1. Avatar DTMark says:

      Take an area which has two operators and they agree to share frequencies.

      Operator A’s transmitter goes down. No problem, everyone can hop onto operator B.

      What might that do to the incentive for operator A to fix their broken transmitter in any timely manner?

      Or in another example, operator A has only 3G but operator B has 4G.

      What might that do to the incentive for operator A to upgrade their transmitter?

      If the cross-charging between the networks is high (that would be one incentive) then the thing fails outright as an idea anyway.

      Perhaps not insurmountable problems, but it needs some thought.

  5. Avatar blueacid says:

    So while the customer might not be charged for roaming, one must consider how much the networks will charge one another.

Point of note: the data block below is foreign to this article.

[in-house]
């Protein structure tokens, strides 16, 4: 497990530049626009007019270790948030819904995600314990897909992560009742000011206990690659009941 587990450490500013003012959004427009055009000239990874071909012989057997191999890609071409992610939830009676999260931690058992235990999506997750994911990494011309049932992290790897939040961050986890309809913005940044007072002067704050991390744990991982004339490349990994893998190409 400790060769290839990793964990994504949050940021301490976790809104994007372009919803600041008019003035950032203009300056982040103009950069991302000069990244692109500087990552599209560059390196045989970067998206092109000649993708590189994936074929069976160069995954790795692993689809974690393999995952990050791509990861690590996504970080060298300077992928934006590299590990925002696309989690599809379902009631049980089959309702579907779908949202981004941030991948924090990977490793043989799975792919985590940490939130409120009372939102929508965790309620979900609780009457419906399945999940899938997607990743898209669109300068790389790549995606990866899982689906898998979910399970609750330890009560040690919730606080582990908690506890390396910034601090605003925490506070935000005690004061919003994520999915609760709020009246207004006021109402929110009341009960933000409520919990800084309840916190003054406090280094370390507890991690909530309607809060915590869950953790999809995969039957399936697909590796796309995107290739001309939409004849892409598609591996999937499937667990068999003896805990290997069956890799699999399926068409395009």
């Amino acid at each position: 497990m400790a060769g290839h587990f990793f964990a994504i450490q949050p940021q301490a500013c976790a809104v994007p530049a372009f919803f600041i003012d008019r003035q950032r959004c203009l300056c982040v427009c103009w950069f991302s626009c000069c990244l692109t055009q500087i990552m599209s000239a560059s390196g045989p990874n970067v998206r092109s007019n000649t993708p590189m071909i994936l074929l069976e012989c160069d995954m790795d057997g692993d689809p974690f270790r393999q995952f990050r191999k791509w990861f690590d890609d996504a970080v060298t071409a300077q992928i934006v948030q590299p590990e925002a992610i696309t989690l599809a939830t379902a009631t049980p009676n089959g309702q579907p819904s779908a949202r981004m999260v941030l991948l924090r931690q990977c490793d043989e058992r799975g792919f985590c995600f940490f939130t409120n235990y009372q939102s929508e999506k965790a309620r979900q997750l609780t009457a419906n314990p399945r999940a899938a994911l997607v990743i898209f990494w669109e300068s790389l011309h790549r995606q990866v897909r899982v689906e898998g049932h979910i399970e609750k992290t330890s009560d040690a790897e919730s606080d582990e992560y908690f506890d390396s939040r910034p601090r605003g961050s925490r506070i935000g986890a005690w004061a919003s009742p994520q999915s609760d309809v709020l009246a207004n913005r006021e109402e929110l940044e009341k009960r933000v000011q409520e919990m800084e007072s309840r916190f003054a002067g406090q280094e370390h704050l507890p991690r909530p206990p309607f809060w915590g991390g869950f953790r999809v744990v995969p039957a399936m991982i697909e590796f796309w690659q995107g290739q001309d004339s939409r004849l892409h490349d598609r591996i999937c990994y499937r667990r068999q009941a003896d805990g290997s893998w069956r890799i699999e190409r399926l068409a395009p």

Will the rate be punitive enough to make it worthwhile to build out their networks to ensure the same coverage? Although, then, a big gamble to blink first and be first to expand into an uncovered area – will the others respond quickly and build their networks out to match, thus upping the overall costs of running the network without significant income from roaming to pay for the costs in that area –AND– without then being able to duck out from covering that area.

    Also, what requirements will be placed on the networks elsewhere? I know that Three have an arrangement to use parts of EE’s 2G network in more remote areas but that it’s not possible to use this in areas where Three believe they have sufficient coverage themselves: therefore you can be out of Three signal in a city centre, perfectly within range of the EE 2G network but unable to use it. Seems fair in this instance, but how will that situation change with the advent of such an agreement I wonder?